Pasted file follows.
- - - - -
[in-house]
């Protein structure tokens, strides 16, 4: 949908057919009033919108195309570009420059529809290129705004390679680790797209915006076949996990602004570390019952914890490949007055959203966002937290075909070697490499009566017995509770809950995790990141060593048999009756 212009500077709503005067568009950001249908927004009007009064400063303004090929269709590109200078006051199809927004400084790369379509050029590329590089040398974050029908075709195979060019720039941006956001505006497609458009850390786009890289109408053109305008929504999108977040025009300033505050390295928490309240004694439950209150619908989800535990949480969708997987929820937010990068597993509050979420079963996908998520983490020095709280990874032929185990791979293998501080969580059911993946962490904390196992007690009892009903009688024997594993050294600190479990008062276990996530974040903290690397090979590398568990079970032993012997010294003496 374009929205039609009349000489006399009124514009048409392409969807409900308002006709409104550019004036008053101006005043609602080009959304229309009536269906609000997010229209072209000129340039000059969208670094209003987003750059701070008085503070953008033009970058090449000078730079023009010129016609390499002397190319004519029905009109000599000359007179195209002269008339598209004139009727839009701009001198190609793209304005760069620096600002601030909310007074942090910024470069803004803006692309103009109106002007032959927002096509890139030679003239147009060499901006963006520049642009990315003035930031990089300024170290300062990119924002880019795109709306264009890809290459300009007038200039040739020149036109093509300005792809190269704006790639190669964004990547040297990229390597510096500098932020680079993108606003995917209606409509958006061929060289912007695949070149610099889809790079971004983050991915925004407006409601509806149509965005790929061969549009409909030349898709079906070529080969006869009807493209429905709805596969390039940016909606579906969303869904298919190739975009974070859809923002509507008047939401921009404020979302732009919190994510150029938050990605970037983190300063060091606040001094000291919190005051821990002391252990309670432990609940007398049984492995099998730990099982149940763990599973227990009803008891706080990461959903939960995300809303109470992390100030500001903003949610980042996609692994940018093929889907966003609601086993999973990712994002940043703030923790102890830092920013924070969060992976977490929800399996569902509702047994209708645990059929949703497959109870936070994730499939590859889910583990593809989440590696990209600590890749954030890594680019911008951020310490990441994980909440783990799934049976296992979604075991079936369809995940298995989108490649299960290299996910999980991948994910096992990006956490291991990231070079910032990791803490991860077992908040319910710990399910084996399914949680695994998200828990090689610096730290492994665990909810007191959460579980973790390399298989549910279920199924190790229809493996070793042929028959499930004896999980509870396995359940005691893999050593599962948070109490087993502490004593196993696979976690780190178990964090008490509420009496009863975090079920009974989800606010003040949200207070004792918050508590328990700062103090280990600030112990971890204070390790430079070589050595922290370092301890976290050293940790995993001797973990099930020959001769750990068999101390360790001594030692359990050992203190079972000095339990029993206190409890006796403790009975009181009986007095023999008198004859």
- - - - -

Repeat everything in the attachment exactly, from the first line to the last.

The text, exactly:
[in-house]
């Protein structure tokens, strides 16, 4: 949908057919009033919108195309570009420059529809290129705004390679680790797209915006076949996990602004570390019952914890490949007055959203966002937290075909070697490499009566017995509770809950995790990141060593048999009756 212009500077709503005067568009950001249908927004009007009064400063303004090929269709590109200078006051199809927004400084790369379509050029590329590089040398974050029908075709195979060019720039941006956001505006497609458009850390786009890289109408053109305008929504999108977040025009300033505050390295928490309240004694439950209150619908989800535990949480969708997987929820937010990068597993509050979420079963996908998520983490020095709280990874032929185990791979293998501080969580059911993946962490904390196992007690009892009903009688024997594993050294600190479990008062276990996530974040903290690397090979590398568990079970032993012997010294003496 374009929205039609009349000489006399009124514009048409392409969807409900308002006709409104550019004036008053101006005043609602080009959304229309009536269906609000997010229209072209000129340039000059969208670094209003987003750059701070008085503070953008033009970058090449000078730079023009010129016609390499002397190319004519029905009109000599000359007179195209002269008339598209004139009727839009701009001198190609793209304005760069620096600002601030909310007074942090910024470069803004803006692309103009109106002007032959927002096509890139030679003239147009060499901006963006520049642009990315003035930031990089300024170290300062990119924002880019795109709306264009890809290459300009007038200039040739020149036109093509300005792809190269704006790639190669964004990547040297990229390597510096500098932020680079993108606003995917209606409509958006061929060289912007695949070149610099889809790079971004983050991915925004407006409601509806149509965005790929061969549009409909030349898709079906070529080969006869009807493209429905709805596969390039940016909606579906969303869904298919190739975009974070859809923002509507008047939401921009404020979302732009919190994510150029938050990605970037983190300063060091606040001094000291919190005051821990002391252990309670432990609940007398049984492995099998730990099982149940763990599973227990009803008891706080990461959903939960995300809303109470992390100030500001903003949610980042996609692994940018093929889907966003609601086993999973990712994002940043703030923790102890830092920013924070969060992976977490929800399996569902509702047994209708645990059929949703497959109870936070994730499939590859889910583990593809989440590696990209600590890749954030890594680019911008951020310490990441994980909440783990799934049976296992979604075991079936369809995940298995989108490649299960290299996910999980991948994910096992990006956490291991990231070079910032990791803490991860077992908040319910710990399910084996399914949680695994998200828990090689610096730290492994665990909810007191959460579980973790390399298989549910279920199924190790229809493996070793042929028959499930004896999980509870396995359940005691893999050593599962948070109490087993502490004593196993696979976690780190178990964090008490509420009496009863975090079920009974989800606010003040949200207070004792918050508590328990700062103090280990600030112990971890204070390790430079070589050595922290370092301890976290050293940790995993001797973990099930020959001769750990068999101390360790001594030692359990050992203190079972000095339990029993206190409890006796403790009975009181009986007095023999008198004859």